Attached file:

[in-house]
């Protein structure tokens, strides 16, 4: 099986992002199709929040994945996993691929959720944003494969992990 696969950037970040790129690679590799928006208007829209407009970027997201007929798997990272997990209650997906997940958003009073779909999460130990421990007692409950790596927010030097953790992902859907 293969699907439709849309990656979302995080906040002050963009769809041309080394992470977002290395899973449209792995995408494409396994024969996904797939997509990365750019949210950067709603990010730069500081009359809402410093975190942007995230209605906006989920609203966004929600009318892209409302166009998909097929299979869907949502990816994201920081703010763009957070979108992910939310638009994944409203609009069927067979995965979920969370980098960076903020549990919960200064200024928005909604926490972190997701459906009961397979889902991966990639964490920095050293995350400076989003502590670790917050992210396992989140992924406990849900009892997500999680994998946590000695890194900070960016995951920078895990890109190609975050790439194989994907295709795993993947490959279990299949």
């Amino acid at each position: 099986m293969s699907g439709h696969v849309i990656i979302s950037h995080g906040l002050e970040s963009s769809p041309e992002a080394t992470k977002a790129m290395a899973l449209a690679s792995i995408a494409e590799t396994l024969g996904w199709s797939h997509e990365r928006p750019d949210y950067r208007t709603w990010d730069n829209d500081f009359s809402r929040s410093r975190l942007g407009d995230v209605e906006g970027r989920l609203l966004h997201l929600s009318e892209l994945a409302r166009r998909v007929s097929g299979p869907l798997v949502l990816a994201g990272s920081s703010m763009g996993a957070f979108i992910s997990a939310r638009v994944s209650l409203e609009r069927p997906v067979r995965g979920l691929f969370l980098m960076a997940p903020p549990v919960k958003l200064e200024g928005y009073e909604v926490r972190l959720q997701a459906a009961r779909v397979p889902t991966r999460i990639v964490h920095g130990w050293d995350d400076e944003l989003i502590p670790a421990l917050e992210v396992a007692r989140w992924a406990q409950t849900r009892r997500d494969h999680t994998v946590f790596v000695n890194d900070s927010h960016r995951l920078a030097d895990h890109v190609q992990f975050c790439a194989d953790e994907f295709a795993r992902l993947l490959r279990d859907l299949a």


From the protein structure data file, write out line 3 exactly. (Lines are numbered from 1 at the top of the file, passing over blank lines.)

């Amino acid at each position: 099986m293969s699907g439709h696969v849309i990656i979302s950037h995080g906040l002050e970040s963009s769809p041309e992002a080394t992470k977002a790129m290395a899973l449209a690679s792995i995408a494409e590799t396994l024969g996904w199709s797939h997509e990365r928006p750019d949210y950067r208007t709603w990010d730069n829209d500081f009359s809402r929040s410093r975190l942007g407009d995230v209605e906006g970027r989920l609203l966004h997201l929600s009318e892209l994945a409302r166009r998909v007929s097929g299979p869907l798997v949502l990816a994201g990272s920081s703010m763009g996993a957070f979108i992910s997990a939310r638009v994944s209650l409203e609009r069927p997906v067979r995965g979920l691929f969370l980098m960076a997940p903020p549990v919960k958003l200064e200024g928005y009073e909604v926490r972190l959720q997701a459906a009961r779909v397979p889902t991966r999460i990639v964490h920095g130990w050293d995350d400076e944003l989003i502590p670790a421990l917050e992210v396992a007692r989140w992924a406990q409950t849900r009892r997500d494969h999680t994998v946590f790596v000695n890194d900070s927010h960016r995951l920078a030097d895990h890109v190609q992990f975050c790439a194989d953790e994907f295709a795993r992902l993947l490959r279990d859907l299949a």